NEIROTTII can see where the athletes feel like they would like some voice at the table. And, you know, going back to the Olympic model, you know, years ago athletes had no voice. And now 20 percent of the governing bodies has to be current or recent athletes. And I know there is the student athlete councils at each school. I just wonder if they may be able to have a larger voice in all this.
NEIROTTIIn terms of the long term care, I just do not see that as sustainable. And, you know, then what happens if a drama person gets injured or a dancer? You know, where is this going to stop?
GOLBECKLet's take another call. We have Clara from Silver Spring. Clara (sic) , you're on the air. Go ahead.
CARLAThank you. This is Carla.
GOLBECKSorry, go ahead.
CARLAThat's okay. My daughter just graduated from Michigan where I grew up. And she told me that the athletes cannot work in the summer because they had to do stuff for the team. So most kids work in the summer and build up their resume. And the athletes can't do that so they're treated sort of like employees of the universities.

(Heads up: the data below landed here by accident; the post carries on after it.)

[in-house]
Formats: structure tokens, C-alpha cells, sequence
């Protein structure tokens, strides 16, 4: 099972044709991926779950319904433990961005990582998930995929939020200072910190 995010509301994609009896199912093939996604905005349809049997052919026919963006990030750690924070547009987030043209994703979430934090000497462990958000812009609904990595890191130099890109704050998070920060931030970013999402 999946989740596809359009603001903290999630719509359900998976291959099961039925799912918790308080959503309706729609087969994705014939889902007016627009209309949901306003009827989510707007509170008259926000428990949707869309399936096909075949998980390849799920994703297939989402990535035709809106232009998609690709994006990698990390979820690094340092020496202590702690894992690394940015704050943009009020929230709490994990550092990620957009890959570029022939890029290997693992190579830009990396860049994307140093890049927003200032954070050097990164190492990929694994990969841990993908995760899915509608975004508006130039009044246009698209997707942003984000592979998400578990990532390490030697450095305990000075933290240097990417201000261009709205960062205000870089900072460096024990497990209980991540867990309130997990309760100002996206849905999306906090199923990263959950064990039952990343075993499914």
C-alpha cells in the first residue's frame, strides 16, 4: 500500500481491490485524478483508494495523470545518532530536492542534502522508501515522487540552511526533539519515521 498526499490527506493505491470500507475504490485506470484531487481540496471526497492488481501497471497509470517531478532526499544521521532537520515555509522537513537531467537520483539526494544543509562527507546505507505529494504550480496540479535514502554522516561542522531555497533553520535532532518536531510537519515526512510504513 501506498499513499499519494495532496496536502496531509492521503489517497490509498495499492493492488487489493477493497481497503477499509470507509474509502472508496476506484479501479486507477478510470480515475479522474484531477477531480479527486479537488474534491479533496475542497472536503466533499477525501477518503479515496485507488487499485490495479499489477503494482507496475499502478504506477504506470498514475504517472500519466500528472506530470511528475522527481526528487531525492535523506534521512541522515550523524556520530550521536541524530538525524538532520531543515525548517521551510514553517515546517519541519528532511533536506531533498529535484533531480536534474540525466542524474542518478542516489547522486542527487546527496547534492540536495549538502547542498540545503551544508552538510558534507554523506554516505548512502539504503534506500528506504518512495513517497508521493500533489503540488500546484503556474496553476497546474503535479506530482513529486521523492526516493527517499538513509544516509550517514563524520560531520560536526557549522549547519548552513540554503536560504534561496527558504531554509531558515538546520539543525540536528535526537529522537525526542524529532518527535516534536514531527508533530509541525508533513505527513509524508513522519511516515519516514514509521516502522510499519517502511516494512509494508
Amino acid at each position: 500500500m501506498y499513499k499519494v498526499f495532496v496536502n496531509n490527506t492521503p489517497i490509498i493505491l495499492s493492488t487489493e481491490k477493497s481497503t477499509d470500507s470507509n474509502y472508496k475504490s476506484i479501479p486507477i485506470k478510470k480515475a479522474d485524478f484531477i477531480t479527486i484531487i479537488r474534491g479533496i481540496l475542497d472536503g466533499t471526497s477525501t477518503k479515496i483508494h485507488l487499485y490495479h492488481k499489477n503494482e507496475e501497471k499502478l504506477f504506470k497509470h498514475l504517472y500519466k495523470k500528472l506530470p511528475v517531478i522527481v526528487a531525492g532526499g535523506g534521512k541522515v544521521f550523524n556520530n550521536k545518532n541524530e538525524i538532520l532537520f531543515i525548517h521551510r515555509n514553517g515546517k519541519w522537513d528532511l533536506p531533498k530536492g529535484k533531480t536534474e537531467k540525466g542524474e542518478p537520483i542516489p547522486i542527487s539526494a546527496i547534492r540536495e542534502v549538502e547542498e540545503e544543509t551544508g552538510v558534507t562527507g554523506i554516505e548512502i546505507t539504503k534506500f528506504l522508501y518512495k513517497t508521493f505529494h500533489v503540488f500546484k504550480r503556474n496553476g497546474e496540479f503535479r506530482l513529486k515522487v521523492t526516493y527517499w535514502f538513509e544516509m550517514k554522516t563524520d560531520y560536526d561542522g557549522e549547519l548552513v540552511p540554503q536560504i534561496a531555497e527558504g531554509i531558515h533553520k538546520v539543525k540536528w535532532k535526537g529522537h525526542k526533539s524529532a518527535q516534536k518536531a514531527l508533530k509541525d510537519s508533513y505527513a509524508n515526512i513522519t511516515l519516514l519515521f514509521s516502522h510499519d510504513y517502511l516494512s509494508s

GOLBECKSo Carla raises an interesting point there. We also have an email on the same issue of students being employees. Alan in Columbia, Md. writes, "If these student players consider themselves as college employees, why aren't they paying income tax and contributing to their social security accounts from the scholarship income the institution is providing?" Gabe, why don't we have you start.